I feel inclined to tell you, I better understand why Chicago struggles. It's based on a few very loud themes. (cue Minnie Riperton) I came to this earth different and under the gaze of what Chicago sees as Chicago, I have never fit. Everything about Chicago screams conservatism ie politics. The history of our entering Chicago via Mississippi speaks to our need to fit, in short. Now even a genre, that was created of pure love (imo), is tightly gripped in a choke hold by the same business / politics.
A few years ago I got clapped at for questioning why there were no women on the bill for CFP's event. There was quite a bit of dialogue (on fb) around that post, so it was highly viewed, probably furthering the nails in my "coffin". Times have changed, my assumption is folks are scared to say anything (in sm) that might rock the boat, they seem desperate to stay in. My questions never come from a place of mess or that's not what i intend. I also make sure to define my thoughts in the comments, as to not be misunderstood. The popularity game is even stronger now. We have seen tons of shit storms over the years mostly from Chicago djs. Now You can't get anyone to give an UN-produced thought. What I gathered from the safety dance is people don't want "trouble".
I had an interesting conversation via inbox, with a Chicagoan who attended the ATL Weekender this year. I witnessed a few live sessions myself to see if my theory was any different than before. I decided to hunt a little deeper to reference mixes from SOME of ATLS djs. My mix findings (mostly outdated) pretty much confirm what I have felt all along. I didn't stop there. I decided to ask FB questions about ATLs Djs and it's evolving event. Well lets just say my intuition was screaming, as Chicago people gathered to wait and watch, instead of adding their thoughts to the post. I wasn't asking for a comparison to Chicago's dj's or CFP to HITP.
My expectation for Chicago Djs playing this event, would be to get looser and step out of "the Chicago norm" tunes, when addressing other peoples markets musically. This doesn't mean not representing. It means that "we" might represent some of Chicago's underground producers and push the narrative of unknown or under referenced music a bit further, for the sake of our music and it's djs / producers. I heard wonderful unknown tunes from the many Atlanta djs all weekend, so the assumption would be that our djs and those from Chicago, were vibing off of their tunes. Unfortunately I didn't hear anything new or different from the streams I witnessed of SOME of our home team. I get first hand, that you can almost perfectly blend music that you play ALL THE TIME. I also get the idea of presentation and performance, but then there's the idea that ATL knows the same tunes you reference all the time, because THEY ONCE DID TOO. You easily get people hoping up and down and while it looks good, you never thought to push them or be the difference? People HERE used to allow the dj to take them on a journey, because they trusted us. What I continue to see from ATL is a level of receptivity from the crowd that says enlighten us, take us higher. It's in the body language and look of the dancers and audience. We all are, of course at a point where people don't take risks on djs they haven't heard of and don't have the attention span to learn new and different music. So what happens when "the populars" (here) are all playing singalong top 40's of house and you're supposed to be underground, but follow THAT lead? All the producers and editors have to wait 10 plus years (let it fall lady alma) for one of our creations to "pop", because you're scared. No it doesn't have to be fresh off of traxsource to be in rotation, but it does have to be different than the 1000's of dj who seek to do nothing more than repeat someone else's set. It's exactly why rare grooves, disco, and vinyl "SEEM" to win overseas. One of the reasons why I was drawn to house music is because I was lead to believe that there was creativity and freedom of expression. Though I know, we are in a period where people pleasing for likability far outweighs breaking new music and challenging a group of people to be educated and grow.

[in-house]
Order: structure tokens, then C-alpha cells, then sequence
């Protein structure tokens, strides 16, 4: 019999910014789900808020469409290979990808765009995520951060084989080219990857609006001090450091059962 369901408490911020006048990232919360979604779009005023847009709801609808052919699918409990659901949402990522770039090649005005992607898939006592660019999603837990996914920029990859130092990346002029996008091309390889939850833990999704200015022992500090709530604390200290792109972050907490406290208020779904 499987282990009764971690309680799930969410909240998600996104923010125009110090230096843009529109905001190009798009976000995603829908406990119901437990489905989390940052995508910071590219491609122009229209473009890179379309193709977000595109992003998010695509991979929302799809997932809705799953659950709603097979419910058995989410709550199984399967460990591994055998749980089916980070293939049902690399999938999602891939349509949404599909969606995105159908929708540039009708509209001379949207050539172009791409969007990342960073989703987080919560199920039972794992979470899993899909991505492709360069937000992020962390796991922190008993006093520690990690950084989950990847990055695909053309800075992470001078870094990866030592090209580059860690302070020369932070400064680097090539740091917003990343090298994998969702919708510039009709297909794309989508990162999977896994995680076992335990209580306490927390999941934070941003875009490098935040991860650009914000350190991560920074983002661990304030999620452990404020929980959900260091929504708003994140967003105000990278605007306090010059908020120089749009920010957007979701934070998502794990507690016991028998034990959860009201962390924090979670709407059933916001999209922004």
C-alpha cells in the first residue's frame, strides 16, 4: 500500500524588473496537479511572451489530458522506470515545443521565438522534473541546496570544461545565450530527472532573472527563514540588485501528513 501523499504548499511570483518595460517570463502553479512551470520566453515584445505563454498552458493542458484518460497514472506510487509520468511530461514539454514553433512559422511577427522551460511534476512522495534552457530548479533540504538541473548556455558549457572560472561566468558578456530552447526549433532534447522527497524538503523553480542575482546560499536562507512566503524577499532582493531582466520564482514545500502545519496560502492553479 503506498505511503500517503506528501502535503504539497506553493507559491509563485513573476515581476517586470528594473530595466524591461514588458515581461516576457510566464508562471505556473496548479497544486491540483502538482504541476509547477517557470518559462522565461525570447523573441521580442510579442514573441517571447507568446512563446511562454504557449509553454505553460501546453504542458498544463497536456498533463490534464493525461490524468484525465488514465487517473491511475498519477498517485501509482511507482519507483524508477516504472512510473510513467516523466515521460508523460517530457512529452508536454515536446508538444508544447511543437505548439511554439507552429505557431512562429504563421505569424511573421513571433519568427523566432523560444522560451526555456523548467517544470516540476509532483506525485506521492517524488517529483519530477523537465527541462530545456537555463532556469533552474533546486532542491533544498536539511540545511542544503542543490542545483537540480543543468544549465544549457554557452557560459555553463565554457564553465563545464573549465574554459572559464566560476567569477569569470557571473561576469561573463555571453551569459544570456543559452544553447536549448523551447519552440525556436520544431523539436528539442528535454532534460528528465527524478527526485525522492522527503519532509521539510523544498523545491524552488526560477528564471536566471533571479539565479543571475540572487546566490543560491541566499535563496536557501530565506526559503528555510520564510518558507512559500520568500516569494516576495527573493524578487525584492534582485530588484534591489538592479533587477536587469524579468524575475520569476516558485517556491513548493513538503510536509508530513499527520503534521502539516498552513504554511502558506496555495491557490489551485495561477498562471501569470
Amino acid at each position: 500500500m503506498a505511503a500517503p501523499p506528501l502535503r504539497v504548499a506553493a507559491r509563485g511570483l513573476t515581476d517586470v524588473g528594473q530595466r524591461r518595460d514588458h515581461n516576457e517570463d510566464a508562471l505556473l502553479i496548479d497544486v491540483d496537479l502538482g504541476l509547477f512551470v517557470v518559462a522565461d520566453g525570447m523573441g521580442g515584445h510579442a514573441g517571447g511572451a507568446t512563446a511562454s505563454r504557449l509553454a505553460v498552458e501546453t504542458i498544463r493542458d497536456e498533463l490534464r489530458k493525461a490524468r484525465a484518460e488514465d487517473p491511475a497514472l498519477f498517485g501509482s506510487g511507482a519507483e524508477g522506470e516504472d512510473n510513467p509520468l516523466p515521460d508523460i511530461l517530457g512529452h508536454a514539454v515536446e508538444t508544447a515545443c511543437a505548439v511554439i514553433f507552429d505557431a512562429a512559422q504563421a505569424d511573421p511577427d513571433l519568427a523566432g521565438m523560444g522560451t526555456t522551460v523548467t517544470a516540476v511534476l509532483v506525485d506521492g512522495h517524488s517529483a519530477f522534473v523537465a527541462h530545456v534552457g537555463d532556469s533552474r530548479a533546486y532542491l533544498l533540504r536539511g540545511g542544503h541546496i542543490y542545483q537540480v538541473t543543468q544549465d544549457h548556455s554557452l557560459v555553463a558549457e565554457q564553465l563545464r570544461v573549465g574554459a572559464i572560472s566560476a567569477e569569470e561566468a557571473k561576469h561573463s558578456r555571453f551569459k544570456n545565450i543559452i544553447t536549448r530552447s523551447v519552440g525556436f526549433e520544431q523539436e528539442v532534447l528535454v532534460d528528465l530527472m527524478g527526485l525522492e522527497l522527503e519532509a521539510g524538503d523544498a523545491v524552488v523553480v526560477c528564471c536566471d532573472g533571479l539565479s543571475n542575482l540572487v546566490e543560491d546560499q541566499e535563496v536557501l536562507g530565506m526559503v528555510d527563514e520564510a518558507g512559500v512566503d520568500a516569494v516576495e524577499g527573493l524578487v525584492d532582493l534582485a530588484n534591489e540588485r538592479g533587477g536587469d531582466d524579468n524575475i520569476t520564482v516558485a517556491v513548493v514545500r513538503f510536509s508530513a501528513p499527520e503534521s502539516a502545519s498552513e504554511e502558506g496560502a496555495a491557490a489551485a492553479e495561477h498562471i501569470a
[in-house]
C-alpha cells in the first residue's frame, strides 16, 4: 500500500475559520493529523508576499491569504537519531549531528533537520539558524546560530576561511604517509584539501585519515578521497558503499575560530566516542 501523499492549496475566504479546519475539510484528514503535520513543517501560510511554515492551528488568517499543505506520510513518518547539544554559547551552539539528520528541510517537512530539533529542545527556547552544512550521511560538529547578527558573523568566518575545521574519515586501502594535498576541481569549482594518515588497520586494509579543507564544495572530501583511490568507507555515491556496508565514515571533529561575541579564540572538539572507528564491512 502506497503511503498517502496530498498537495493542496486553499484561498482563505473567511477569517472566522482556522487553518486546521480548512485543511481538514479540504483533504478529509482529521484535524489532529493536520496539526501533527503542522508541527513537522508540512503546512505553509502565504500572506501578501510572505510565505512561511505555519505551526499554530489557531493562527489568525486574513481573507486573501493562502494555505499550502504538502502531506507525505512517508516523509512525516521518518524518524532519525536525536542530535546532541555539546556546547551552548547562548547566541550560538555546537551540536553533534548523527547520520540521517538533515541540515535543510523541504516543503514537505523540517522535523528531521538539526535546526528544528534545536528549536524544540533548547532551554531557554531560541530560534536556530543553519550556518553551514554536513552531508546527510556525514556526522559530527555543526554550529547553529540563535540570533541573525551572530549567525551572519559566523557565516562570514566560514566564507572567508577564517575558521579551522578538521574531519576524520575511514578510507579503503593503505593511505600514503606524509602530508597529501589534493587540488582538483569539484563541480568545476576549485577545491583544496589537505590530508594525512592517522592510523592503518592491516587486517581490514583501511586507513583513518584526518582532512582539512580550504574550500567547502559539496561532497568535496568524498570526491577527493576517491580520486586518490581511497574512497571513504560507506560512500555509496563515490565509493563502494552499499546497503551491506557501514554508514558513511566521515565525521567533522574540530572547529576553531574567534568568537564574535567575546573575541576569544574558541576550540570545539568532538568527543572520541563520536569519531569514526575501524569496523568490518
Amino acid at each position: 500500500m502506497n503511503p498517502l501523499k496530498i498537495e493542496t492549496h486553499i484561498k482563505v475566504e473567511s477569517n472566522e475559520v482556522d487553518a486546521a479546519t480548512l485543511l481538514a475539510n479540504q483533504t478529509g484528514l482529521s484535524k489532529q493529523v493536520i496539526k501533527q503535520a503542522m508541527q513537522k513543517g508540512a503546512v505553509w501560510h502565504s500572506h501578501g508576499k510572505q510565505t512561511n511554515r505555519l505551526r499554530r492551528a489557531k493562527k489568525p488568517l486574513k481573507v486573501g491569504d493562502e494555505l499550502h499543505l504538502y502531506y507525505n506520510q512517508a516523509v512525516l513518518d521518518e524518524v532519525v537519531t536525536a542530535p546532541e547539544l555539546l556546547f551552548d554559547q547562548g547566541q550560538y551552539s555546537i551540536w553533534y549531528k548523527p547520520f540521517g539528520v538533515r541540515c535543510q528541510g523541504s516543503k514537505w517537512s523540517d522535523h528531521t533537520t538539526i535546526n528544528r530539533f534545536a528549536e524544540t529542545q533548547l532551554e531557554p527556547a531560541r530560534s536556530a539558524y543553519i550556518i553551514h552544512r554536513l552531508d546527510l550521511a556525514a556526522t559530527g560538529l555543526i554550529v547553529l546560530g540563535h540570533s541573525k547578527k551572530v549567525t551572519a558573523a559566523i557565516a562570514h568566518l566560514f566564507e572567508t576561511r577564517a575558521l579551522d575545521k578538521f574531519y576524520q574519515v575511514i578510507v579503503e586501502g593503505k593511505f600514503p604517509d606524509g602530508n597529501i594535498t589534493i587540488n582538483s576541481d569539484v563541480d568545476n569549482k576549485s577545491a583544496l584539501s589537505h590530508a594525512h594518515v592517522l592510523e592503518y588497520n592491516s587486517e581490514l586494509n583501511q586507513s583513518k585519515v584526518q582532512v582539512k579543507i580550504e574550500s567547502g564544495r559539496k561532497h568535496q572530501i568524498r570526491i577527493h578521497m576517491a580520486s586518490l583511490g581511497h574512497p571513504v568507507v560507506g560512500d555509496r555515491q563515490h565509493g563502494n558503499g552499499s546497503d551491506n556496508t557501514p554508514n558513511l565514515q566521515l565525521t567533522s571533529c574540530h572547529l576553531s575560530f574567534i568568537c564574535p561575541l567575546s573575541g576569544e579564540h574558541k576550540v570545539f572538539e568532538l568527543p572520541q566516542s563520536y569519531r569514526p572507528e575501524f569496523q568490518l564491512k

I wouldn't dare to think that ATL is more of an international city than Chicago is, is it? Does ATL win because they have a city that created a respected music industry, that included a variance of soulful genres and artists? Donnie, India Arie, Outkast, Usher, TLC, Indigo Girls, Cee Lo, Arrested Development, Anthony David.... umm this could get long! How about that fab Moodys record store that keeps a stock of underground goodies and heavily aids those seeking soulfulness. Or is it the ever growing amount of venues that HOST nights specifically geared toward SHOWCASING soulful house, afro beat and other underground sounds and bands. All of these things lead me to believe that a better experience would be had at The Weekender, than the same djs and sounds that flood our few venues and many festivals here based on, you guessed it politics. All these things lead my inbox to be flooded with dialogue that suggests, my sound is more like theirs, than my own city.
I once again am led to wonder, where I should be if not Chicago?
Photo credit Demetrius Williams of Usual Suspects Photography.
when i come to the jam